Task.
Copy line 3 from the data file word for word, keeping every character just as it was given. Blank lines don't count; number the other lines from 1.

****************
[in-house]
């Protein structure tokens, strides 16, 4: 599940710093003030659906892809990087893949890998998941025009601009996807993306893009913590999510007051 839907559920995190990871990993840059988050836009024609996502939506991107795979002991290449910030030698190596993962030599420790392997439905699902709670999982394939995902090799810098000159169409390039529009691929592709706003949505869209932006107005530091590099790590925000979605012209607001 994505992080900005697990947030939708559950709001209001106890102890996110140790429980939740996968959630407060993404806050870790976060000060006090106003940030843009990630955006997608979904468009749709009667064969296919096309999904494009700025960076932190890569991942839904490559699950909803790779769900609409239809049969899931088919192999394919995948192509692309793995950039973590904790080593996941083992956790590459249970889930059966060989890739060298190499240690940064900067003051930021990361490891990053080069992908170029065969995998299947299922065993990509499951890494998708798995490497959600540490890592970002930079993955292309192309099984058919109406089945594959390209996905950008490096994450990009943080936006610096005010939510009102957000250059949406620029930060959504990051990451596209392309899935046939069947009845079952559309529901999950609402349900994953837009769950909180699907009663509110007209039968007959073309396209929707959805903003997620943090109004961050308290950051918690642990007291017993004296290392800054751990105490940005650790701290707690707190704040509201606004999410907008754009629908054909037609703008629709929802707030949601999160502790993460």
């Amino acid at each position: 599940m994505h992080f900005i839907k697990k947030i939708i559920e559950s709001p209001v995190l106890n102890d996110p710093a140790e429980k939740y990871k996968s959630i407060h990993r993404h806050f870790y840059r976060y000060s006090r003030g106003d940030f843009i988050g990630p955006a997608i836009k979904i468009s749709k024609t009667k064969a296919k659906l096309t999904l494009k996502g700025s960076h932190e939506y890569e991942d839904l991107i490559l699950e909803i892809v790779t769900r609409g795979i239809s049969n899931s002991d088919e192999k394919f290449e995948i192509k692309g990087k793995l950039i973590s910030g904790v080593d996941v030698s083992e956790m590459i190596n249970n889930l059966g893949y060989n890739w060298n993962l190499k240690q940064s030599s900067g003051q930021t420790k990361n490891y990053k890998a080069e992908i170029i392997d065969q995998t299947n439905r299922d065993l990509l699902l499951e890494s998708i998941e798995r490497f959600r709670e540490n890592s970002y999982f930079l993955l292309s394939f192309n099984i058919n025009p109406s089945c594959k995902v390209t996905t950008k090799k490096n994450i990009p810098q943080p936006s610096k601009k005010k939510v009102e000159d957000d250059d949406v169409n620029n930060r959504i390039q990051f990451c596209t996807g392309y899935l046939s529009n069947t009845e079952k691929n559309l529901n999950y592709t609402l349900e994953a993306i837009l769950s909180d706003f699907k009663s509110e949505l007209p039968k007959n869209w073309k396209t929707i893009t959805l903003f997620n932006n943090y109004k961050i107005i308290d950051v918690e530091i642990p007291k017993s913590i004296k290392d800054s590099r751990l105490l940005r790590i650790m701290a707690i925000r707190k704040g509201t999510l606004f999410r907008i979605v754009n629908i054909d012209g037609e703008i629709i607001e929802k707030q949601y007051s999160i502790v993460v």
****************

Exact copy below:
């Amino acid at each position: 599940m994505h992080f900005i839907k697990k947030i939708i559920e559950s709001p209001v995190l106890n102890d996110p710093a140790e429980k939740y990871k996968s959630i407060h990993r993404h806050f870790y840059r976060y000060s006090r003030g106003d940030f843009i988050g990630p955006a997608i836009k979904i468009s749709k024609t009667k064969a296919k659906l096309t999904l494009k996502g700025s960076h932190e939506y890569e991942d839904l991107i490559l699950e909803i892809v790779t769900r609409g795979i239809s049969n899931s002991d088919e192999k394919f290449e995948i192509k692309g990087k793995l950039i973590s910030g904790v080593d996941v030698s083992e956790m590459i190596n249970n889930l059966g893949y060989n890739w060298n993962l190499k240690q940064s030599s900067g003051q930021t420790k990361n490891y990053k890998a080069e992908i170029i392997d065969q995998t299947n439905r299922d065993l990509l699902l499951e890494s998708i998941e798995r490497f959600r709670e540490n890592s970002y999982f930079l993955l292309s394939f192309n099984i058919n025009p109406s089945c594959k995902v390209t996905t950008k090799k490096n994450i990009p810098q943080p936006s610096k601009k005010k939510v009102e000159d957000d250059d949406v169409n620029n930060r959504i390039q990051f990451c596209t996807g392309y899935l046939s529009n069947t009845e079952k691929n559309l529901n999950y592709t609402l349900e994953a993306i837009l769950s909180d706003f699907k009663s509110e949505l007209p039968k007959n869209w073309k396209t929707i893009t959805l903003f997620n932006n943090y109004k961050i107005i308290d950051v918690e530091i642990p007291k017993s913590i004296k290392d800054s590099r751990l105490l940005r790590i650790m701290a707690i925000r707190k704040g509201t999510l606004f999410r907008i979605v754009n629908i054909d012209g037609e703008i629709i607001e929802k707030q949601y007051s999160i502790v993460v």